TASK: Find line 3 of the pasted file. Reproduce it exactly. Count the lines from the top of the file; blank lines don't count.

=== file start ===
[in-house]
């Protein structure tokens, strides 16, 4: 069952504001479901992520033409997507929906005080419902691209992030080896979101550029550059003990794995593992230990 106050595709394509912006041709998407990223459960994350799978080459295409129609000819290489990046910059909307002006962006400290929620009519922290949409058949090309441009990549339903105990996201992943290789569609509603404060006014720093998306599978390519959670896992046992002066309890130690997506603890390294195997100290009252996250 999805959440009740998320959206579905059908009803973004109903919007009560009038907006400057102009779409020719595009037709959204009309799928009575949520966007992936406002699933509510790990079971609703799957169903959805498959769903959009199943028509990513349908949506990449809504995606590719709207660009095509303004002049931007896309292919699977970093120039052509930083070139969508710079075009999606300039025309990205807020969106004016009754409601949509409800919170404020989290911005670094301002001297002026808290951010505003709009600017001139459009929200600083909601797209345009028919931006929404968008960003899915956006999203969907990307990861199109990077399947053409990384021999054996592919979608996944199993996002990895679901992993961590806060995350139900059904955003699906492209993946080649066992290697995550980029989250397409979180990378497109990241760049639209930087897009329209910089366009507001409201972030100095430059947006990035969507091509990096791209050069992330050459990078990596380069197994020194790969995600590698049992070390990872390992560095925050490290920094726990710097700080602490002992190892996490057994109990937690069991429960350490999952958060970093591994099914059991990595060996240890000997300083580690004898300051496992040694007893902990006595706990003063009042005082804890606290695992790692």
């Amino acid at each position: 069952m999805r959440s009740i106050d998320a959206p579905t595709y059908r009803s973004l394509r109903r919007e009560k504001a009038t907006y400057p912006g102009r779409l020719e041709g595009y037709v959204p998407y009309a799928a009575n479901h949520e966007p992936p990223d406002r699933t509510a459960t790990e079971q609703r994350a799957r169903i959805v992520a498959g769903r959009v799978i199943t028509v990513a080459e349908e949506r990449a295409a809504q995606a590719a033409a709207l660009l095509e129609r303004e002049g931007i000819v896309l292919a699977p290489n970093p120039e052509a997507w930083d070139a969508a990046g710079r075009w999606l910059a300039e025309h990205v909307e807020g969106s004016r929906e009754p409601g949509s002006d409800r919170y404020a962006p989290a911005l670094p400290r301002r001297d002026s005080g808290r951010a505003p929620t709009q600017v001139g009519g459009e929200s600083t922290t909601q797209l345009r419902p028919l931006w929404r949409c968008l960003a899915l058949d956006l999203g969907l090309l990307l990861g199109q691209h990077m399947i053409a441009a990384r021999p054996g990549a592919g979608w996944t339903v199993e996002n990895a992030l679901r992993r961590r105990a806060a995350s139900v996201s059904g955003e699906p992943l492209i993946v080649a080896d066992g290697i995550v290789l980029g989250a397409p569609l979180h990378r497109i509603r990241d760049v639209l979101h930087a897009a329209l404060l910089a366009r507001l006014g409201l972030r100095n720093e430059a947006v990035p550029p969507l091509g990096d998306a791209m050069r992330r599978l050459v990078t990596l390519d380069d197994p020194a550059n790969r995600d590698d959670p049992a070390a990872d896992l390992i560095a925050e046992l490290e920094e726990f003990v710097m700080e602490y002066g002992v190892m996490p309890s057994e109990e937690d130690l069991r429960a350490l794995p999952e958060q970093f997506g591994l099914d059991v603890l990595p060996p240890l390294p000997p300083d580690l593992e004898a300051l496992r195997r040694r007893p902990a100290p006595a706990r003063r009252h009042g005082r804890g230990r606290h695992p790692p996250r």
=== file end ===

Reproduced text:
């Amino acid at each position: 069952m999805r959440s009740i106050d998320a959206p579905t595709y059908r009803s973004l394509r109903r919007e009560k504001a009038t907006y400057p912006g102009r779409l020719e041709g595009y037709v959204p998407y009309a799928a009575n479901h949520e966007p992936p990223d406002r699933t509510a459960t790990e079971q609703r994350a799957r169903i959805v992520a498959g769903r959009v799978i199943t028509v990513a080459e349908e949506r990449a295409a809504q995606a590719a033409a709207l660009l095509e129609r303004e002049g931007i000819v896309l292919a699977p290489n970093p120039e052509a997507w930083d070139a969508a990046g710079r075009w999606l910059a300039e025309h990205v909307e807020g969106s004016r929906e009754p409601g949509s002006d409800r919170y404020a962006p989290a911005l670094p400290r301002r001297d002026s005080g808290r951010a505003p929620t709009q600017v001139g009519g459009e929200s600083t922290t909601q797209l345009r419902p028919l931006w929404r949409c968008l960003a899915l058949d956006l999203g969907l090309l990307l990861g199109q691209h990077m399947i053409a441009a990384r021999p054996g990549a592919g979608w996944t339903v199993e996002n990895a992030l679901r992993r961590r105990a806060a995350s139900v996201s059904g955003e699906p992943l492209i993946v080649a080896d066992g290697i995550v290789l980029g989250a397409p569609l979180h990378r497109i509603r990241d760049v639209l979101h930087a897009a329209l404060l910089a366009r507001l006014g409201l972030r100095n720093e430059a947006v990035p550029p969507l091509g990096d998306a791209m050069r992330r599978l050459v990078t990596l390519d380069d197994p020194a550059n790969r995600d590698d959670p049992a070390a990872d896992l390992i560095a925050e046992l490290e920094e726990f003990v710097m700080e602490y002066g002992v190892m996490p309890s057994e109990e937690d130690l069991r429960a350490l794995p999952e958060q970093f997506g591994l099914d059991v603890l990595p060996p240890l390294p000997p300083d580690l593992e004898a300051l496992r195997r040694r007893p902990a100290p006595a706990r003063r009252h009042g005082r804890g230990r606290h695992p790692p996250r």